The student news site of Guilford College

The Guilfordian

The student news site of Guilford College

The Guilfordian

The student news site of Guilford College

The Guilfordian

YouTube fame should be for everyone

Ever been told that you have no hope of achieving your dreams?


Well, welcome to the comments section of YouTube.

We’re no strangers to YouTube. Most of us visit it all the time to watch movie clips, footage of adorable kittens and, of course, music videos.

“YouTube is for everyone,” saad Kami Rowan, associate professor of music. “It’s a good thing because it allows for individual expression. It’s nice for people to have a platform.”

Musicians can even catch big breaks online rather than going out to audition for a record label. Just look at the recent YouTube Music Awards — Response of the Year winners Lindsey Stirling and Pentatonix got their fans from YouTube, not from record companies.

But for every artist who finds success on YouTube, there are countless others who only find hateful feedback from someone who doesn’t find the video to their taste.

Take Rebecca Black’s infamous song “Friday” for example. Personally, I don’t like it, but she has as much right as Panic! at the Disco to post a song on YouTube, and the last thing I want to do is put down her dream with hateful comments.

“There is lots of crap on YouTube, and it can be annoying, but the internet is a democratic forum,” said Judy Isaksen, associate professor of media and popular culture studies at High Point University, in an email interview. “Anyone can participate and everyone has a right to his or her opinion.”

I agree, but it’s not difficult to tinker how you voice your opinion so it doesn’t come across as demeaning. That, sadly, is something many viewers don’t do.

On Black’s video, YouTuber zoOism posted a perfect example of what not to do: “These moles are barely in training bras and they’re kicking in the front seat, kicking in the back seat? I would rather have a jackhammer slowly inserted into the crack of my a– than listen to you sing. Your lyrics are written by a dyslexic 4 year old.”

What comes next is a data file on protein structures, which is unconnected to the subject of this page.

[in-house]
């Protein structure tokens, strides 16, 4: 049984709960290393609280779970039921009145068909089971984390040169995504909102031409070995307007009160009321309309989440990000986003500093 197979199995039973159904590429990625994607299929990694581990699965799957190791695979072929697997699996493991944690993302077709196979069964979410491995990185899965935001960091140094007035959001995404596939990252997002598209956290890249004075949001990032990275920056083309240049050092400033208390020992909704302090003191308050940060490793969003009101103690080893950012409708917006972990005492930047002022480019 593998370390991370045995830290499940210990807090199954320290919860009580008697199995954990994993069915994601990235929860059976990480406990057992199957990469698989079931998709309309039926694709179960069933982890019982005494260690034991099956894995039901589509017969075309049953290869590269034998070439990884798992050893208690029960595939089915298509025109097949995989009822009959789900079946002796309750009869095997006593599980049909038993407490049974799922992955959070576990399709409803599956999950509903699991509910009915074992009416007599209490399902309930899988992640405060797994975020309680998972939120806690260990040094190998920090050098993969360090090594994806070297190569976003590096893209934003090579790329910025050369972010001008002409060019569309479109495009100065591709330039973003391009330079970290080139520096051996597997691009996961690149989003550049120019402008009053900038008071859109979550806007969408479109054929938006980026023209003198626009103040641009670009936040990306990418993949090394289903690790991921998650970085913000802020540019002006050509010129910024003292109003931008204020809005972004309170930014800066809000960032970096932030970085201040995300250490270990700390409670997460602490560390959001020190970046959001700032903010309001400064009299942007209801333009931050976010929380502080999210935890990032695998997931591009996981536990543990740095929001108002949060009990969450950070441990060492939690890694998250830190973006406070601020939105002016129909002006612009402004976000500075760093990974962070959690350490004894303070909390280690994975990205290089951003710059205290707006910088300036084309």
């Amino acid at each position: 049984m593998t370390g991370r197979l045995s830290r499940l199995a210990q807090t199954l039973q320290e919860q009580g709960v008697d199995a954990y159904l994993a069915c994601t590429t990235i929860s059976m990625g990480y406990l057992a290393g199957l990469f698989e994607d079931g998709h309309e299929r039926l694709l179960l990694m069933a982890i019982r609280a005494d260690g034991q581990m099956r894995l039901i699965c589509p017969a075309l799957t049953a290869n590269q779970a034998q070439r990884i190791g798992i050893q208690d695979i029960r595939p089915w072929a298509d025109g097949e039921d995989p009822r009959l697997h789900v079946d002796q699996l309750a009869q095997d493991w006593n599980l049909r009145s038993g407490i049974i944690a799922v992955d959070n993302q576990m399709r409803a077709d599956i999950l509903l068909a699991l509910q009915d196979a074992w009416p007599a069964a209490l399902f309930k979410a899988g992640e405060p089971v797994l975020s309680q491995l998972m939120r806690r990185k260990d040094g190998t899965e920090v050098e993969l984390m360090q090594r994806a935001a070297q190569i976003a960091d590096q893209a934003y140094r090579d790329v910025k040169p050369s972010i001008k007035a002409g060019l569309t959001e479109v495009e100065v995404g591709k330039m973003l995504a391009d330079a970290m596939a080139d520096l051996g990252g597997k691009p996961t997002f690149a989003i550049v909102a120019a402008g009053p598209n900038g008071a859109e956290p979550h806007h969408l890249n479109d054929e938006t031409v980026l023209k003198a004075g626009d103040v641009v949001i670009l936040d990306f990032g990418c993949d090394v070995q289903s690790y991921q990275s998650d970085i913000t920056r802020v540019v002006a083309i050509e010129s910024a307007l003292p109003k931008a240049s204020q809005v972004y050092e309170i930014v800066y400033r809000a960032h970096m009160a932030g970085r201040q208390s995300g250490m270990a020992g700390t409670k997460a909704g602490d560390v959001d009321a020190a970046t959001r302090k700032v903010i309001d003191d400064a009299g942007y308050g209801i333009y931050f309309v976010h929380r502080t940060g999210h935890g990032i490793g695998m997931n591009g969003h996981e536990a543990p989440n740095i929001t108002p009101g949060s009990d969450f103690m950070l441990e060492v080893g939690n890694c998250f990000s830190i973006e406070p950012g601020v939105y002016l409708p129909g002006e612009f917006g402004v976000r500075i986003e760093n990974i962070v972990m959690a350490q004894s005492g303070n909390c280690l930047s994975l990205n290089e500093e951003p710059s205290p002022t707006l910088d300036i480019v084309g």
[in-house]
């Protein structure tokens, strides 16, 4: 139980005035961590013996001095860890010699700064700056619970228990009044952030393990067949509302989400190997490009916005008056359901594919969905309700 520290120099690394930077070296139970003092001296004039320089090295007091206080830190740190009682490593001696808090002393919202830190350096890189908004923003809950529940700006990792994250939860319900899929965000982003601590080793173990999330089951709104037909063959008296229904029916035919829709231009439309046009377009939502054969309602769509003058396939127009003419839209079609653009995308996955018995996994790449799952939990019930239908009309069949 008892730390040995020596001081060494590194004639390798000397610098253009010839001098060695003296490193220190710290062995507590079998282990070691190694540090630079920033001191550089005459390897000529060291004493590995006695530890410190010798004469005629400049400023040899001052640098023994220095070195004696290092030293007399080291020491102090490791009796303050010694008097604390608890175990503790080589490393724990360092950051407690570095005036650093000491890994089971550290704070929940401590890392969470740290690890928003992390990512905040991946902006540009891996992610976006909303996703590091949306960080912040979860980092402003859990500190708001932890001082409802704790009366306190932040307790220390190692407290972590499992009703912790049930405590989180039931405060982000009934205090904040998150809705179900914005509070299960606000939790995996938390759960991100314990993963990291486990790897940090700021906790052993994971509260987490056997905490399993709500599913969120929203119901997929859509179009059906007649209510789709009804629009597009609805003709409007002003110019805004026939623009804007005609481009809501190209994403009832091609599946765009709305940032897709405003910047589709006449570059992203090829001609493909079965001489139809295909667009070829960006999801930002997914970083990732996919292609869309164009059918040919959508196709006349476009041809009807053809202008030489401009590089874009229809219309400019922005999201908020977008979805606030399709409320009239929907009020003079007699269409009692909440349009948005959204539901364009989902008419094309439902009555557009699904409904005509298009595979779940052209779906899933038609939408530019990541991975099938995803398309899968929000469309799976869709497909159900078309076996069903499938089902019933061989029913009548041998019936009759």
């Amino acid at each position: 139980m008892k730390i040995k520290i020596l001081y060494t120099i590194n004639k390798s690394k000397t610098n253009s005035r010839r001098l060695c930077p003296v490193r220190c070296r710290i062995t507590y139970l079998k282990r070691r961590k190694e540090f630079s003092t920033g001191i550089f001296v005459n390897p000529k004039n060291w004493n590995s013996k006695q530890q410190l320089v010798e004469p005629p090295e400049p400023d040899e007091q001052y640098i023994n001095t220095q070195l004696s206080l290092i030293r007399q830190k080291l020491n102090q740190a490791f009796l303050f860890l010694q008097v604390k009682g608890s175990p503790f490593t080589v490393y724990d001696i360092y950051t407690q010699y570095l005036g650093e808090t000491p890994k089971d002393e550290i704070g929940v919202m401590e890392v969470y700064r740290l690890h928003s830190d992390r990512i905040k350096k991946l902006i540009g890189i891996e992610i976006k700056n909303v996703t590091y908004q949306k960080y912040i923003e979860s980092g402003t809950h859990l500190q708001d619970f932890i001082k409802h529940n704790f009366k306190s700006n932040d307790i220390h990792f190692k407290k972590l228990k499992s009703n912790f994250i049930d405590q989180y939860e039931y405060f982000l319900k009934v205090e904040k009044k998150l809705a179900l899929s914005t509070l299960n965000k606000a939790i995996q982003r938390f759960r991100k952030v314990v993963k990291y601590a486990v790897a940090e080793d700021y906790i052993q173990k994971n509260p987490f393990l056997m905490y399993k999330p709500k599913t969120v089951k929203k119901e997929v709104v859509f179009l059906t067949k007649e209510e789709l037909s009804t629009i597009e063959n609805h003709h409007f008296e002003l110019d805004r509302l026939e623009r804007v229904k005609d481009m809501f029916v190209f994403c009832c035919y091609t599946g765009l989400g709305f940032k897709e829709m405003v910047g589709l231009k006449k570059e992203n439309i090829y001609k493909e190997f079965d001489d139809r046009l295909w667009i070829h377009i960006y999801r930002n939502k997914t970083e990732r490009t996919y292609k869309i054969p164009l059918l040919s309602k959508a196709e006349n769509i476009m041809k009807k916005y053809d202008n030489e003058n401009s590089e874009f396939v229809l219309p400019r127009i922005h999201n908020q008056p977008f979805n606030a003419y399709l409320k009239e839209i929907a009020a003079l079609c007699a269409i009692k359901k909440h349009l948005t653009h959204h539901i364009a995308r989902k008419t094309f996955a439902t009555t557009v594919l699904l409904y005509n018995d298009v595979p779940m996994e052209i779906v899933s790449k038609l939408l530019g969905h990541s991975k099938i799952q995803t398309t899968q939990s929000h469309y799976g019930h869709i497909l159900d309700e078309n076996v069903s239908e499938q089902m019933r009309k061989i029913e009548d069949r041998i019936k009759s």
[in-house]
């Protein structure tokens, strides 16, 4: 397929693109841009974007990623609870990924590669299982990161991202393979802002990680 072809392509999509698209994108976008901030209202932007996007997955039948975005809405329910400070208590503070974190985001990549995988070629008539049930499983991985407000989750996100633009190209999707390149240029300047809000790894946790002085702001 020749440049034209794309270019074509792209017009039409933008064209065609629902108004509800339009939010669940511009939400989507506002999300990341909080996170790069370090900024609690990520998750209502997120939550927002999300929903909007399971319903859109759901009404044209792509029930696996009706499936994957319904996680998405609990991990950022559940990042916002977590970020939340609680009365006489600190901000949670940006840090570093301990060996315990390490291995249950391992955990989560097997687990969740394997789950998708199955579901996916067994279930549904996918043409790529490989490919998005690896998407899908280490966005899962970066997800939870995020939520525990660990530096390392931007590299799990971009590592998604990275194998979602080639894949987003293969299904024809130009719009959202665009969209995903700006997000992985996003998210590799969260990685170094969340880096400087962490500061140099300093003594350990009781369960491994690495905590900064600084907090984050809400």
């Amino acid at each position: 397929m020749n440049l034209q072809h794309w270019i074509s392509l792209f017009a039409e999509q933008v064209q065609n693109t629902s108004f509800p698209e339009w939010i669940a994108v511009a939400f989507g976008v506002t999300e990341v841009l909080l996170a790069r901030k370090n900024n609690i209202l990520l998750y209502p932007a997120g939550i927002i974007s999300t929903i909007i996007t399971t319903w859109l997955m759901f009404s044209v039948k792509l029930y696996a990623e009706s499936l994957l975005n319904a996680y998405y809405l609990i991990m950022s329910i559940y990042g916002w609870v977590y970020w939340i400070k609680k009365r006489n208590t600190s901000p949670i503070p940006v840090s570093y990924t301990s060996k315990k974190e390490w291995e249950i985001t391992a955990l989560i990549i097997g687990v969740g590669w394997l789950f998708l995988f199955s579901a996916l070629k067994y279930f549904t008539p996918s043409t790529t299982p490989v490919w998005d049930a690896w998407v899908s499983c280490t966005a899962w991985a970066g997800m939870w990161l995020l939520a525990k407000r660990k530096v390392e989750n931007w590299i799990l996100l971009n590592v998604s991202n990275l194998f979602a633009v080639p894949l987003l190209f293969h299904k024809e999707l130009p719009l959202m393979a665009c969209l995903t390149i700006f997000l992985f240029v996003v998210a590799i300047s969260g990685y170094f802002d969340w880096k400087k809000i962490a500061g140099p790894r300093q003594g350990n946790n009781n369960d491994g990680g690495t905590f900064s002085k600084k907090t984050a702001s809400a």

Wow. Hate to go all cliché, but don’t like it? Don’t watch it.

There’s a difference between constructive criticism and hateful judgment. One helps, one hurts. Simple as that.

“If you put something out to the public, you’ve got to be able to take the feedback,” said Tim Lindeman, chair and professor of music, in an email interview.

Feedback: yes, by all means. zoOism’s comment: no.

“Judging artistry and musicianship isn’t fair,” said Rowan. “It takes integrity to be an independent artist.”

It takes integrity to be any artist, really. It’s a big step to put your work out into the world. It doesn’t matter if a musician is independent or signed; they work equally hard.

“I don’t assume that an independent artist is any less talented than a signed artist,” said Wendy Looker, associate professor of music and director of choral activities. “Entertainment can take different forms from different people.”

Aspiring musicians on YouTube aren’t very different from signed musicians and famous independent artists. They share the same goal: to put their music out into the world for people to hear. The only real difference is the support they get, or the lack of support in most cases.

As Andy Warhol once said, “In the future everybody will be world famous for 15 minutes.”

So who are we to block these aspiring musicians from achieving that fame and realizing their dreams?

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